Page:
CP is a remote outpost where Johnstone Strait meets Blacked Pass, where one or two researchers (normally the awesome Megan and Shari wild_sky_productions and sharing) spend their summers documenting the whales, collecting data on photoed, behavior, acoustics and the...IR movements. To find out more check out OrcaLabexplore.org webcams or the Whale and Dolphin Conservation adopt an orca program OOcala CP and Johnstone Strait are incredible places, filled with wonderful happy memories for me.
On examination, she was found to be one of the most toxic killer whales ever studied, with her polychlorinated biphenyls (PCBs) level 100x higher than the accepted threshold for the species. We must do better to understand how our activities impact our precious natural world and do everything in our power to mitigate against the damage caused.
Drop a note to email@example.com with a link to the content, and we’ll take a look. Globally, killer whales occur in a wide range of habitats, both open seas and coastal waters.
In addition, although live capture of killer whales for aquarium display and marine parks no longer occurs in the United States, it remains a threat globally. Today, some killer whale populations face many other threats, including food limitations, chemical contaminants, and disturbances from vessel traffic and sound.
Efforts to establish critical habitat, set protective regulations, and restore prey stocks are essential to conservation, especially for endangered killer whale populations. Long-term commitments across state and national borders are needed to stabilize the Southern Residents’ population and prevent their extinction.
This initiative includes animals considered most at risk for extinction and prioritizes recovery efforts. NOAA Fisheries is committed to the conservation of killer whales and the protection and recovery of endangered populations.
We also work with our partners to develop regulations and management plans that protect killer whales and their food sources, decrease contaminants in oceans, reduce ocean noise, and raise awareness about the whales and the actions people can take to support their recovery. In 2004, NOAA Fisheries designated this group as depleted under the MMP based on the results of the status review (PDF, 25 pages).
Scientists estimate the minimum historical population size of Southern Residents in the eastern North Pacific was about 140 animals. In 2003, NOAA Fisheries began a research and conservation program with congressional funding to address the dwindling population.
Southern Residents were listed as endangered in 2005 under the ESA and a recovery plan (PDF, 251 pages) was completed in 2008. Pods typically consist of a few to 20 or more animals, and larger groups sometimes form for temporary social interactions, mating, or seasonal concentrations of prey.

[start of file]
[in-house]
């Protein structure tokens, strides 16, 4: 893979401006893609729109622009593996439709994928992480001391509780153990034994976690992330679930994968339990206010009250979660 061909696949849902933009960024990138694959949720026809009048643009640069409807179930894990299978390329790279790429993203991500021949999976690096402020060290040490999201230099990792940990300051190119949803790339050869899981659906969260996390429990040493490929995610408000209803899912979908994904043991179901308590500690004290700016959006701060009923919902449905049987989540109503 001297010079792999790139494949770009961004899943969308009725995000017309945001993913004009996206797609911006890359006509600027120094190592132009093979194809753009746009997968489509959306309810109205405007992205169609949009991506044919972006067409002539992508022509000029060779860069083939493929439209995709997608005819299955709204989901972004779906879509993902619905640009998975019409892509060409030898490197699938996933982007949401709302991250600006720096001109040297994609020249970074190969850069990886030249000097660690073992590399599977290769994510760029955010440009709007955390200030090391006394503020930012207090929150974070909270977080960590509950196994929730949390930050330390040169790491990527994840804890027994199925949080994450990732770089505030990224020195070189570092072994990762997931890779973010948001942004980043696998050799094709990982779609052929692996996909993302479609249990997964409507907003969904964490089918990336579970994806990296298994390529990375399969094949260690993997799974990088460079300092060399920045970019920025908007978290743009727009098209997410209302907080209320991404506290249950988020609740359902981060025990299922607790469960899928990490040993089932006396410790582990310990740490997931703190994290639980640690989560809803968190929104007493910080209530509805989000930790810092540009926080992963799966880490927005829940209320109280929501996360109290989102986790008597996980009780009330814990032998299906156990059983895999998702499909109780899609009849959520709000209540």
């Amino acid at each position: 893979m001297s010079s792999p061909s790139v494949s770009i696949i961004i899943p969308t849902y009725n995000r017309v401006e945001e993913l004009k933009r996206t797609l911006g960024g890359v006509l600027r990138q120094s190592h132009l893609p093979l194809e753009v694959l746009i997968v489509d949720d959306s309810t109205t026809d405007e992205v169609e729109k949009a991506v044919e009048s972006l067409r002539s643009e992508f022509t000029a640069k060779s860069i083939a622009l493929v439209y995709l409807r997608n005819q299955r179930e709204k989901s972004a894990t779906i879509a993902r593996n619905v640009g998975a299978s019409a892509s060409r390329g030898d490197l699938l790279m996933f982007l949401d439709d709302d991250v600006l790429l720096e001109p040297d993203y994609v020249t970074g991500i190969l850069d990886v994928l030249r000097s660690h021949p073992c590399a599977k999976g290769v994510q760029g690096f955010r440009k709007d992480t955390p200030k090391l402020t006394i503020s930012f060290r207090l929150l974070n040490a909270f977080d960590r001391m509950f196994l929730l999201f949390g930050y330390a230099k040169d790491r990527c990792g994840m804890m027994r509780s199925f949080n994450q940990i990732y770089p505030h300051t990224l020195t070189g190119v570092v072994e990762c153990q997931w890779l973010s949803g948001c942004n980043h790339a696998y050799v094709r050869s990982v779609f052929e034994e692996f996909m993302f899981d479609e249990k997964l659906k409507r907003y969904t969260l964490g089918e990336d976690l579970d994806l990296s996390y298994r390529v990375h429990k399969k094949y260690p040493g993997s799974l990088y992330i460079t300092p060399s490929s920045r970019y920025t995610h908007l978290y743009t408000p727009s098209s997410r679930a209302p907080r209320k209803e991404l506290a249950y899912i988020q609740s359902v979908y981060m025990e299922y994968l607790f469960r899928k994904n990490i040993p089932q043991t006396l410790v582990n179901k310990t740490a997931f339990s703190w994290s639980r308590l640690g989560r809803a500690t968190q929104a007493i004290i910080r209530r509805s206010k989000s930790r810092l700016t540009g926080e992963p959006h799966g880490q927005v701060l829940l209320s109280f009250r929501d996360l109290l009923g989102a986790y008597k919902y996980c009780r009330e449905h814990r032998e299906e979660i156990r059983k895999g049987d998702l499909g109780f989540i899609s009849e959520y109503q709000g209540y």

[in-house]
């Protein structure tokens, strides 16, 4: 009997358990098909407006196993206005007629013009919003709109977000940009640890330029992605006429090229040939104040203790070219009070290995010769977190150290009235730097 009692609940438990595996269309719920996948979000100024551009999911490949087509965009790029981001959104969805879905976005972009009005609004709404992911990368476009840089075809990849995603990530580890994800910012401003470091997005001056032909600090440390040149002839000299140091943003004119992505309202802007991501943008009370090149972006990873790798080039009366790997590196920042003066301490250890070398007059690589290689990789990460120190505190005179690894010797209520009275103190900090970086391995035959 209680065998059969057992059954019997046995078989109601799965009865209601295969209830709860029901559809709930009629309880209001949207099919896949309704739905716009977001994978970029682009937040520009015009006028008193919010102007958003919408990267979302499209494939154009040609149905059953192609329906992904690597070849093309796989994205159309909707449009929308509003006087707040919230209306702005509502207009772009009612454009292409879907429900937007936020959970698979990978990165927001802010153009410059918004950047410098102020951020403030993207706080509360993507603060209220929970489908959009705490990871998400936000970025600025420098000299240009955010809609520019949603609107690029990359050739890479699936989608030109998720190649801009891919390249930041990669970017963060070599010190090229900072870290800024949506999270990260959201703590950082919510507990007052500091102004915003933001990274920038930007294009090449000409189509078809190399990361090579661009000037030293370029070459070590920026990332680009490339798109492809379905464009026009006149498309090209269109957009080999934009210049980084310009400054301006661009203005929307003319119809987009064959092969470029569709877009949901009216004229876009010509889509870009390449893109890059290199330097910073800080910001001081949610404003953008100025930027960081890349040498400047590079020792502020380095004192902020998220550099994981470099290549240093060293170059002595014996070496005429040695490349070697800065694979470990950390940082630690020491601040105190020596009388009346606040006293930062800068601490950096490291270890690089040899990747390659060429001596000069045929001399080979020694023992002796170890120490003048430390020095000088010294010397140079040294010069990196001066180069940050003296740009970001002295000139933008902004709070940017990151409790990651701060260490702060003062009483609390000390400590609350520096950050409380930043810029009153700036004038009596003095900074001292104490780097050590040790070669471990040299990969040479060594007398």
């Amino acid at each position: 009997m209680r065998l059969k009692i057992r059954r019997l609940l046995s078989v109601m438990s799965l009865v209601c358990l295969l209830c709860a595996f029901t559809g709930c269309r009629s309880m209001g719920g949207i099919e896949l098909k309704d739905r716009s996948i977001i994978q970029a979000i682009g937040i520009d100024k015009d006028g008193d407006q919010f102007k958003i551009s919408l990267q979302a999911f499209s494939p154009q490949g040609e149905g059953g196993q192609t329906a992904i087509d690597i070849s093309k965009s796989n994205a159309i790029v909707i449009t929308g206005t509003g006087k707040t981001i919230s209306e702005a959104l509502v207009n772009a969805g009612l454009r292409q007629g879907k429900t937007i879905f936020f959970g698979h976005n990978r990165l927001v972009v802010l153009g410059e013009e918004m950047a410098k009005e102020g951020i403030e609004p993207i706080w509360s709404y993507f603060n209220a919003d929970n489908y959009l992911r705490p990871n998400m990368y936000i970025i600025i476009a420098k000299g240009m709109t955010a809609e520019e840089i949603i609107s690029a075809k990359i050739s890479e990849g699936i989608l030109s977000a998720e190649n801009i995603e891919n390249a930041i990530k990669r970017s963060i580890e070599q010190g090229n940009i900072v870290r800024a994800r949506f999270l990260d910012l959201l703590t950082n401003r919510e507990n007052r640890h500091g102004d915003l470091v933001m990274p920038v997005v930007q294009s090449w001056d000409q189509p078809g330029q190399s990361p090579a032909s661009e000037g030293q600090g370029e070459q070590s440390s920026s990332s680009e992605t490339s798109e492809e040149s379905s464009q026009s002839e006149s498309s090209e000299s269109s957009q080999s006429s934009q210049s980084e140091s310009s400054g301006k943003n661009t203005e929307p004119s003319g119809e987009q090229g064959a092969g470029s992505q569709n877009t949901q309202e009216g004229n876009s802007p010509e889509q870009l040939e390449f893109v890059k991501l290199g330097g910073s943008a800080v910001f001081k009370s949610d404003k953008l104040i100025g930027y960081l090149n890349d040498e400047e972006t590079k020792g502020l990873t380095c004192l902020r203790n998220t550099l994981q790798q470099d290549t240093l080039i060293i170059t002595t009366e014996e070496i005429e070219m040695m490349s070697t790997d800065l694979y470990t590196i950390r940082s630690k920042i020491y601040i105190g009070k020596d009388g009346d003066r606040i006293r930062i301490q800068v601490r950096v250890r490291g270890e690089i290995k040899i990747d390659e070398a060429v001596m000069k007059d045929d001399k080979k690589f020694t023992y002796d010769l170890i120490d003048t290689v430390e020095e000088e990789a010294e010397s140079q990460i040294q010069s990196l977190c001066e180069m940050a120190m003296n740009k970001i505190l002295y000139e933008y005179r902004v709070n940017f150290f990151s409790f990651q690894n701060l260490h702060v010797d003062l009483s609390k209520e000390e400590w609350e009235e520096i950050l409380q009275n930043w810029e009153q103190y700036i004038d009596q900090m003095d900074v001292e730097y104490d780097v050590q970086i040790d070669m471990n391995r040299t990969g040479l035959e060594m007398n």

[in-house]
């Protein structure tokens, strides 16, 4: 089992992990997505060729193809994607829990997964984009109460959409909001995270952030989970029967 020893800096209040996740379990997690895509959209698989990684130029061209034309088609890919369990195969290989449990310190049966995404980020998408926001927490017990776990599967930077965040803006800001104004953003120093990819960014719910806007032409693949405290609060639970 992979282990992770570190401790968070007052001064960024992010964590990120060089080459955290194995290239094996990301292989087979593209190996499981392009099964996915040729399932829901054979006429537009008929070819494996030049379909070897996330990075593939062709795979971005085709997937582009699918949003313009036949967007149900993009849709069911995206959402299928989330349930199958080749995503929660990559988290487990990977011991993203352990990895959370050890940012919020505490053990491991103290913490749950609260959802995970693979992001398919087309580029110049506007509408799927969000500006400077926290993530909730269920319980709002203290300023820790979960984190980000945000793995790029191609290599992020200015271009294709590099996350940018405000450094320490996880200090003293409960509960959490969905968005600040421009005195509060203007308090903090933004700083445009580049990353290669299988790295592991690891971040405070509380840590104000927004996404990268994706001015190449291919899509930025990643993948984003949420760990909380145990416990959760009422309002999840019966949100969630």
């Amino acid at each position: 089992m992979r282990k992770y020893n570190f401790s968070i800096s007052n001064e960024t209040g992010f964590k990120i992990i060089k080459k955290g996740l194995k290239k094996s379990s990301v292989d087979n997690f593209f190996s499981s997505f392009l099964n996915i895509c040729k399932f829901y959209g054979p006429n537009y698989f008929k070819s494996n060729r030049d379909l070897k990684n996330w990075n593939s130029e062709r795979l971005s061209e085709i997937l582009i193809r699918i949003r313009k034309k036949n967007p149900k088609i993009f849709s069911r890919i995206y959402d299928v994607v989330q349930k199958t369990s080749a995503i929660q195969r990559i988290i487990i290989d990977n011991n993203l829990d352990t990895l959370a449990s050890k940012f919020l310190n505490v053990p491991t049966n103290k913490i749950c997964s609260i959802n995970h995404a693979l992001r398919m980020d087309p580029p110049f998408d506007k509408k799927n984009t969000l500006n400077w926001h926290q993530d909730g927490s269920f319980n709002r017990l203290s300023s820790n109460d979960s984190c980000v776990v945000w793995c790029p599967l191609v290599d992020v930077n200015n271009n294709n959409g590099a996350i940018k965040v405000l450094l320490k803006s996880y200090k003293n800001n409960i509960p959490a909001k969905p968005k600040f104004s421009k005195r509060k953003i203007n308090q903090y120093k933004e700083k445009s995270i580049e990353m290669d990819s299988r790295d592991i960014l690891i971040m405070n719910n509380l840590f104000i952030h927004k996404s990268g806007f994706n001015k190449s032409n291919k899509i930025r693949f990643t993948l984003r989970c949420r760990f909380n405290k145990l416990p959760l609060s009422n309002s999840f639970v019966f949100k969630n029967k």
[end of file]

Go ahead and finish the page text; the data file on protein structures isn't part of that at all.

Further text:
Each pod in the eastern North Pacific possesses a unique set of calls that are learned and culturally transmitted among individuals. Although the diet of killer whales depends to some extent on what is available where they live, it is primarily determined by the culture (i.e., learned to hunt tactics) for each ecotype of killer whale.
For example, one ecotype of killer whales in the U.S. Pacific Northwest (called Residents) exclusively eats fish, mainly salmon, and another ecotype in the same area (Transients, or Big’s killer whales) primarily eats marine mammals and squid. Killer whales often use a coordinated hunting strategy and work as a team to catch prey.
Transient killer whales occur throughout the eastern North Pacific, and are often seen in coastal waters. Lack of Food Overfishing and habitat loss have decreased the amount of prey available to some killer whales.
This threat is especially important for Southern Resident killer whales because some populations of their preferred prey, Chinook salmon, are also threatened or endangered. Killer whales accumulate these contaminants in their bodies because of their long lifespan, position at the top of the food chain, and blubber stores.
Despite modern pollution controls, chemical contamination through the food chain continues to threaten killer whales. However, oil spills can also have an indirect impact on killer whales by affecting the abundance of prey species.
Increased vessel noise causes Southern Resident killer whales to call louder, expending more energy in the process. AnimaliaChordataMammaliaCetaceaDelphinidae Orcinusorca NOAA Fisheries is committed to the protection and recovery of all killer whales.
We have focused our conservation efforts to help rebuild endangered and depleted populations on the West Coast and Alaska. Learn more about our conservation efforts Our research projects have discovered new aspects of killer whale biology, behavior, and ecology and helped us better understand the challenges they face.